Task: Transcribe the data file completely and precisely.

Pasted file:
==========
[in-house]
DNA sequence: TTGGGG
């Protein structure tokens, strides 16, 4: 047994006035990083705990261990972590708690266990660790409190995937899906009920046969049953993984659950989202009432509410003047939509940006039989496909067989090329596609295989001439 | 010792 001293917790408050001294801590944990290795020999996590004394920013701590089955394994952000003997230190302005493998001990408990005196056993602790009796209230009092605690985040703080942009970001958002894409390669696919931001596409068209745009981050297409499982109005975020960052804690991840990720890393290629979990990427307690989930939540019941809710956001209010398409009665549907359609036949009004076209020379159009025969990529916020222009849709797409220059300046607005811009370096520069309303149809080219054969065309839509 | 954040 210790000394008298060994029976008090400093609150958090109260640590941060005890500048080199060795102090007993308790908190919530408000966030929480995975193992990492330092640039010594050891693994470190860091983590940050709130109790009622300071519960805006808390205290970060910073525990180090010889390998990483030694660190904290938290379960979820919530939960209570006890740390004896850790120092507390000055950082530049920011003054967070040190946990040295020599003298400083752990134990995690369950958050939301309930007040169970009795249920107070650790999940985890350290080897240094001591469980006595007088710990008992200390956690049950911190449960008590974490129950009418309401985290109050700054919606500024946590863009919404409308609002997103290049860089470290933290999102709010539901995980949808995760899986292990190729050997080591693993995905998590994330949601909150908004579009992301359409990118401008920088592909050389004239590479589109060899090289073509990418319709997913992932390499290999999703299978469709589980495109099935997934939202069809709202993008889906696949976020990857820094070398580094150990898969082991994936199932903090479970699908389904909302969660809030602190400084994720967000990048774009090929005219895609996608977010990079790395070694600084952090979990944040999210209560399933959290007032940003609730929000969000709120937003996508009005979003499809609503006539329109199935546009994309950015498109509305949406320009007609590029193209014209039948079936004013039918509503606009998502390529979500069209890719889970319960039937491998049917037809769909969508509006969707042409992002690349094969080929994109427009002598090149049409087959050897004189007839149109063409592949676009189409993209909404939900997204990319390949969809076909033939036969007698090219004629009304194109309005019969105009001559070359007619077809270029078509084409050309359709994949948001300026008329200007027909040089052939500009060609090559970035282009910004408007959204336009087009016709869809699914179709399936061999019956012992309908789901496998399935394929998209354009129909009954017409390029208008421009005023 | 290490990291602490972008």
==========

[in-house]
DNA sequence: TTGGGG
């Protein structure tokens, strides 16, 4: 047994006035990083705990261990972590708690266990660790409190995937899906009920046969049953993984659950989202009432509410003047939509940006039989496909067989090329596609295989001439 | 010792 001293917790408050001294801590944990290795020999996590004394920013701590089955394994952000003997230190302005493998001990408990005196056993602790009796209230009092605690985040703080942009970001958002894409390669696919931001596409068209745009981050297409499982109005975020960052804690991840990720890393290629979990990427307690989930939540019941809710956001209010398409009665549907359609036949009004076209020379159009025969990529916020222009849709797409220059300046607005811009370096520069309303149809080219054969065309839509 | 954040 210790000394008298060994029976008090400093609150958090109260640590941060005890500048080199060795102090007993308790908190919530408000966030929480995975193992990492330092640039010594050891693994470190860091983590940050709130109790009622300071519960805006808390205290970060910073525990180090010889390998990483030694660190904290938290379960979820919530939960209570006890740390004896850790120092507390000055950082530049920011003054967070040190946990040295020599003298400083752990134990995690369950958050939301309930007040169970009795249920107070650790999940985890350290080897240094001591469980006595007088710990008992200390956690049950911190449960008590974490129950009418309401985290109050700054919606500024946590863009919404409308609002997103290049860089470290933290999102709010539901995980949808995760899986292990190729050997080591693993995905998590994330949601909150908004579009992301359409990118401008920088592909050389004239590479589109060899090289073509990418319709997913992932390499290999999703299978469709589980495109099935997934939202069809709202993008889906696949976020990857820094070398580094150990898969082991994936199932903090479970699908389904909302969660809030602190400084994720967000990048774009090929005219895609996608977010990079790395070694600084952090979990944040999210209560399933959290007032940003609730929000969000709120937003996508009005979003499809609503006539329109199935546009994309950015498109509305949406320009007609590029193209014209039948079936004013039918509503606009998502390529979500069209890719889970319960039937491998049917037809769909969508509006969707042409992002690349094969080929994109427009002598090149049409087959050897004189007839149109063409592949676009189409993209909404939900997204990319390949969809076909033939036969007698090219004629009304194109309005019969105009001559070359007619077809270029078509084409050309359709994949948001300026008329200007027909040089052939500009060609090559970035282009910004408007959204336009087009016709869809699914179709399936061999019956012992309908789901496998399935394929998209354009129909009954017409390029208008421009005023 | 290490990291602490972008």